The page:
Now she's poised to become a third -- the third woman to sit on the current U.S. Supreme Court, alongside Ruth Bader Ginsburg and Sonia Sotomayor. It would make her the fourth woman and the eighth Jew to serve on the court.
If confirmed, Kagan would join two other Jews -- Ginsburg and Justice Stephen Breyer -- and six Catholics on the high court, the first time in history the court has not included a protestant.
President Barack Obama Monday nominated Kagan, who never has been on the bench, to be the 112th justice, replacing retiring Supreme Court Justice John Paul Stevens, 90, who has said he will step down at the end of the current term. At 50, Kagan would become the youngest justice on the court and could serve for decades, providing a counterbalance to Chief Justice John Roberts, The Washington Post said.
The Post said Obama wanted someone without judicial experience to bring a different perspective to the court. That lack of experience also means Kagan has no record of written opinions that could provide fodder in Senate confirmation hearings.
"Through most of my professional life, I've had the simple joy of teaching, of trying to communicate to students why I so loved the law: not just because it's challenging and endlessly interesting, although it certainly is that, but because law matters, because it keeps us safe, because it protects our most fundamental rights and freedoms, and because it is the foundation of our democracy," Kagan said as Obama nominated her.
Kagan's Harvard resume says her particular areas of interest are constitutional and administrative law. She held the Charles Hamilton Houston professorship at Harvard and also taught at the University of Chicago Law School (where she played Chicago-style 16-inch softball, the Chicago Sun-Times reported). During the Clinton administration, she was associate White House counsel.
Kagan was born in New York April 28, 1960, the second of three children, to Gloria Gittelman Kagan and Robert Kagan, Wikipedia reports. She graduated summa cum laude in 1981 from Princeton, earning the Daniel M. Sachs Memorial Scholarship along the way as well as an M.Phil degree from Oxford University in 1983. Her law degree came in 1986 from Harvard where she served as supervisory editor of the Harvard Law Review.
"If this day has just a touch of sadness in it for me, it is because my parents aren't here to share it. They were both, as the president said, the children of immigrants and the first in their families to go to college," Kagan said.
"My father was the kind of lawyer who used his skills and training to represent everyday people and to improve a community.
"My mother was a proud public schoolteacher, as are my two brothers: the kind of teachers whom students remember for the rest of their lives."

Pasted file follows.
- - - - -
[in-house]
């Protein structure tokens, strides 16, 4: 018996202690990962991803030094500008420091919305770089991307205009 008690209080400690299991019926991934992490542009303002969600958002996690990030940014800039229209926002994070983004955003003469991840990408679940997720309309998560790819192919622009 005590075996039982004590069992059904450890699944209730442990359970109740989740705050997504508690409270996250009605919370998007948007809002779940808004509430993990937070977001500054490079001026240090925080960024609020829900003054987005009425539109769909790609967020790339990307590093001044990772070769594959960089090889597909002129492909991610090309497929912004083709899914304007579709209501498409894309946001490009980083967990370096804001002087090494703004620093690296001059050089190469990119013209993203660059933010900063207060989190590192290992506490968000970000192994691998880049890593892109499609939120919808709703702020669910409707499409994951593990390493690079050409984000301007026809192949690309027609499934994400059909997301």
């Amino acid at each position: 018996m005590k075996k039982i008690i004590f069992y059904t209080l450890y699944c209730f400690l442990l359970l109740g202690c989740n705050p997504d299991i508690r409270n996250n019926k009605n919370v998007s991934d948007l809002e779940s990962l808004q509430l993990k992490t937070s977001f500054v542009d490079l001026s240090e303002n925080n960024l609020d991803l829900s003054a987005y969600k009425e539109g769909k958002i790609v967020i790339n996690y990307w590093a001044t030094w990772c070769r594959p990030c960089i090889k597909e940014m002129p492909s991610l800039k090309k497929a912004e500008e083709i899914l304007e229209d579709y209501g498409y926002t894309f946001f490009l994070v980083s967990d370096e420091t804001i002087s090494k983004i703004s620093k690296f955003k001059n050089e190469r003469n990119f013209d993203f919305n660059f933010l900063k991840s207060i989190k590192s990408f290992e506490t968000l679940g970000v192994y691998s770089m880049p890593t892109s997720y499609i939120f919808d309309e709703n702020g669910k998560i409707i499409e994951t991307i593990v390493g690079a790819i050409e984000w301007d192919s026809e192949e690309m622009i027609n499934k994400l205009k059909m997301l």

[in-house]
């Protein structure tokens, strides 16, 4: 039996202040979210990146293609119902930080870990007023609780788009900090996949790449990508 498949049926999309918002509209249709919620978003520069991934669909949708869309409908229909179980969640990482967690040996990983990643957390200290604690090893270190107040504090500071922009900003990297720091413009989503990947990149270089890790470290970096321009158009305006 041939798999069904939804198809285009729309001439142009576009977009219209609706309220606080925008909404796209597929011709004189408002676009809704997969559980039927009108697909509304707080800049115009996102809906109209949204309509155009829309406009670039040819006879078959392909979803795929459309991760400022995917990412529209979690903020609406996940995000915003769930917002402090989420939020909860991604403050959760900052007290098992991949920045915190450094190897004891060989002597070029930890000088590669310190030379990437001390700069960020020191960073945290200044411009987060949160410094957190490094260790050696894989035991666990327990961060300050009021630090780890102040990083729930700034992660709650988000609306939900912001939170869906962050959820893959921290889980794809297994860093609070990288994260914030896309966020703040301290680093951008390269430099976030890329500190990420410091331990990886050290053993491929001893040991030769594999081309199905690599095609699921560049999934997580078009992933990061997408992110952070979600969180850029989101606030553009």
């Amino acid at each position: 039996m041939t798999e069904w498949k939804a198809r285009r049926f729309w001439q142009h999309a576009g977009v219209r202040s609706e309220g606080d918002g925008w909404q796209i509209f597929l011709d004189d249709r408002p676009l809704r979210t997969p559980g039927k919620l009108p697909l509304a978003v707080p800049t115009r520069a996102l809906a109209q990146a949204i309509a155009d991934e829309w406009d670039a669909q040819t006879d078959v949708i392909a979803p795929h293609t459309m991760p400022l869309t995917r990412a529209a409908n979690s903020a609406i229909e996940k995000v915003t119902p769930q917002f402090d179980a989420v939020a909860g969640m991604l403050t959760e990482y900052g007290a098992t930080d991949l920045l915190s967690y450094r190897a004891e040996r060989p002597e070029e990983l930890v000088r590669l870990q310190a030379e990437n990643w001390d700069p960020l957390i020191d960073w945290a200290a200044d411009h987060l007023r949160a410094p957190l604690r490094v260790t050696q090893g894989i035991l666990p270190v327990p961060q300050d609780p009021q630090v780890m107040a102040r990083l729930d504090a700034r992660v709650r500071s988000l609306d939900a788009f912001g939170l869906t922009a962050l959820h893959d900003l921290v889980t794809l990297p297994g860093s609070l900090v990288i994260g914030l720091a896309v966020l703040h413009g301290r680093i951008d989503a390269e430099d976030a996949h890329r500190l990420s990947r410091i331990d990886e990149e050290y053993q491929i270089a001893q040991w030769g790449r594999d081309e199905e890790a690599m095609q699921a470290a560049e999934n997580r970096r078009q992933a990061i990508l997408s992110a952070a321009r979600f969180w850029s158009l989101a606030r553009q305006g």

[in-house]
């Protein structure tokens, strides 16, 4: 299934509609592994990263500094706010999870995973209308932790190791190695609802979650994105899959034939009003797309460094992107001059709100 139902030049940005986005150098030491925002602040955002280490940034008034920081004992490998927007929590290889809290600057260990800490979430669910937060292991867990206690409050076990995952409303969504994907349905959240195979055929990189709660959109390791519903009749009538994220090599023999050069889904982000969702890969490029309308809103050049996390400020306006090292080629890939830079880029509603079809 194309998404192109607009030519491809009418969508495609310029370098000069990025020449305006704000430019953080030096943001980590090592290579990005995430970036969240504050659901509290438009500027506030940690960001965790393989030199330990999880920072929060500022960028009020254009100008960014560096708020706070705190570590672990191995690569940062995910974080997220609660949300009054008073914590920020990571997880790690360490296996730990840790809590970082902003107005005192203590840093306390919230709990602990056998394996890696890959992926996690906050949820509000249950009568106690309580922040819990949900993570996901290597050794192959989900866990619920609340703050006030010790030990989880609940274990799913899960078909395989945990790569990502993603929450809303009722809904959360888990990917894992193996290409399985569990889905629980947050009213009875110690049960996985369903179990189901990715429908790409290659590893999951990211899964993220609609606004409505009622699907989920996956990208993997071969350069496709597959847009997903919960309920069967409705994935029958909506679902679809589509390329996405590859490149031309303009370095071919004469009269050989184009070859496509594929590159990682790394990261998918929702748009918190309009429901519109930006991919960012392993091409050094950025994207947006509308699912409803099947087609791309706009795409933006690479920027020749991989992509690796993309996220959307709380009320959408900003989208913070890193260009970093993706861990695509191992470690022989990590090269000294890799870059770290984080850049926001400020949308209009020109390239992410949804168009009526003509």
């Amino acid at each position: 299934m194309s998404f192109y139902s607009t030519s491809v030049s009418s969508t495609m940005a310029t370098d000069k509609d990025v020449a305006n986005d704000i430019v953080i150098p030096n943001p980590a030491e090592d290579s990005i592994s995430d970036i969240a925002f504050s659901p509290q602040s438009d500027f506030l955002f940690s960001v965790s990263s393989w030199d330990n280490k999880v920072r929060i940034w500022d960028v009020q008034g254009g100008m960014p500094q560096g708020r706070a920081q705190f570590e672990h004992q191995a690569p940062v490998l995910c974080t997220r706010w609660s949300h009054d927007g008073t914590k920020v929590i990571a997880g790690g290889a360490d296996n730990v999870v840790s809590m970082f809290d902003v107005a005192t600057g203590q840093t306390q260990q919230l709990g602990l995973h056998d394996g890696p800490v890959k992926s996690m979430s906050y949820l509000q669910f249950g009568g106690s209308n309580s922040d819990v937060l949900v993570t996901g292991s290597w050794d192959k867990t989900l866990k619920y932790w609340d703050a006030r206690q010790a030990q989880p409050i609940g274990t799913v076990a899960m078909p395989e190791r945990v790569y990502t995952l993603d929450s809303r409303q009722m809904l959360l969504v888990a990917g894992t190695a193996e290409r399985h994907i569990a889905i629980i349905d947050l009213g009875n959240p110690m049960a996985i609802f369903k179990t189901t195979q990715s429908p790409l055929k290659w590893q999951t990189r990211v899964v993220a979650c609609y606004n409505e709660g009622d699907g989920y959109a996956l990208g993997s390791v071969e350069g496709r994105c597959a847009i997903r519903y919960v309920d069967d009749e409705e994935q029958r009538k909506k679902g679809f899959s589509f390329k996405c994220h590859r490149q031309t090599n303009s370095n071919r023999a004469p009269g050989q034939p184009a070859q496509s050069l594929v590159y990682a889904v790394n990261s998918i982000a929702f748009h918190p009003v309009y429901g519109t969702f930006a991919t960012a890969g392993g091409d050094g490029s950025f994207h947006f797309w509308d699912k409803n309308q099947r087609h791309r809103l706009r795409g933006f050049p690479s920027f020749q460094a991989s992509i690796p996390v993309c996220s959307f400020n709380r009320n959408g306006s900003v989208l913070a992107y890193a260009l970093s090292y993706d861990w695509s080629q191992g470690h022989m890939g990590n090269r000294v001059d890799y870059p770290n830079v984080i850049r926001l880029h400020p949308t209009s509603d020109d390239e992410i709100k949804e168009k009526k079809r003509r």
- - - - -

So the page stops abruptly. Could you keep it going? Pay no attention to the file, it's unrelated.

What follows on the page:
Her career began as a law clerk for federal Appellate U.S. Judge Abner Mikva and for the late Supreme Court Justice Thurgood Marshall, who nicknamed her "Shorty." There was also a stint in private practice with Williams & Connolly in Washington.
Former President Bill Clinton nominated Kagan to the District of Columbia appellate court in 1999 but then-Senate Judiciary Committee Chairman Orrin Hatch refused to schedule a hearing, hoping to hold the vacancy open for a Republican nominee. Roberts eventually filled that vacancy.
However, Hatch signaled last year he might have nothing against Kagan as a possible candidate.
In an interview with a conservative North Dakota radio host, Hatch said Republicans would face a dilemma in opposing two women -- Sotomayor and Kagan -- heading the list to replace then-retiring Justice David Souter, the Huffington Post reported.
Sotomayor, a Latina, was tapped as Souter's replacement by the president and took her seat on the high court at the start of the current term.
Hatch told his interviewer in May 2009: "You have to admit Elena Kagan is a brilliant woman. She is a brilliant lawyer. If (the president picks her for Souter's seat), it is a real dilemma for people. And she will undoubtedly say that she will abide by the rule of law."
During her tenure at Harvard, Kagan concentrated on improving student satisfaction -- building new facilities and changing the first-year curriculum. One of the perks she added was free morning coffee.
At her confirmation hearings for solicitor general, Kagan argued for the expansion of battlefield law, saying someone suspected of helping finance al-Qaida could be detained without trial even if the person was not captured on an actual battlefield, the New York Times has reported. She also is on record as opposing judicial activism and saying judges should separate their personal feelings from constitutional interpretation.
"The Constitution generally imposes limitations on government rather than establishes affirmative rights and thus has what might be thought of as a libertarian slant. I fully accept this traditional understanding, and if I am confirmed as solicitor general, I would expect to make arguments consistent with it," she said in testimony.
Kagan was confirmed as U.S. solicitor general by the Senate 61-31 in March 2009.
Kagan made her first appearance at the Supreme Court as solicitor general Sept. 9, 2009, unsuccessfully arguing Citizens United vs. Federal Election Commission, which opened the way for unlimited corporate funding of political broadcasts in elections.
Among Kagan's published works are: "Presidential Administration," Harvard Law Review, 2001; "Chevron's Nondelegation Doctrine," Supreme Court Review, 2001, and "Private Speech, Public Purpose: The Role of Governmental Motive in First Amendment Doctrine," University of Chicago Law Review, 1996.
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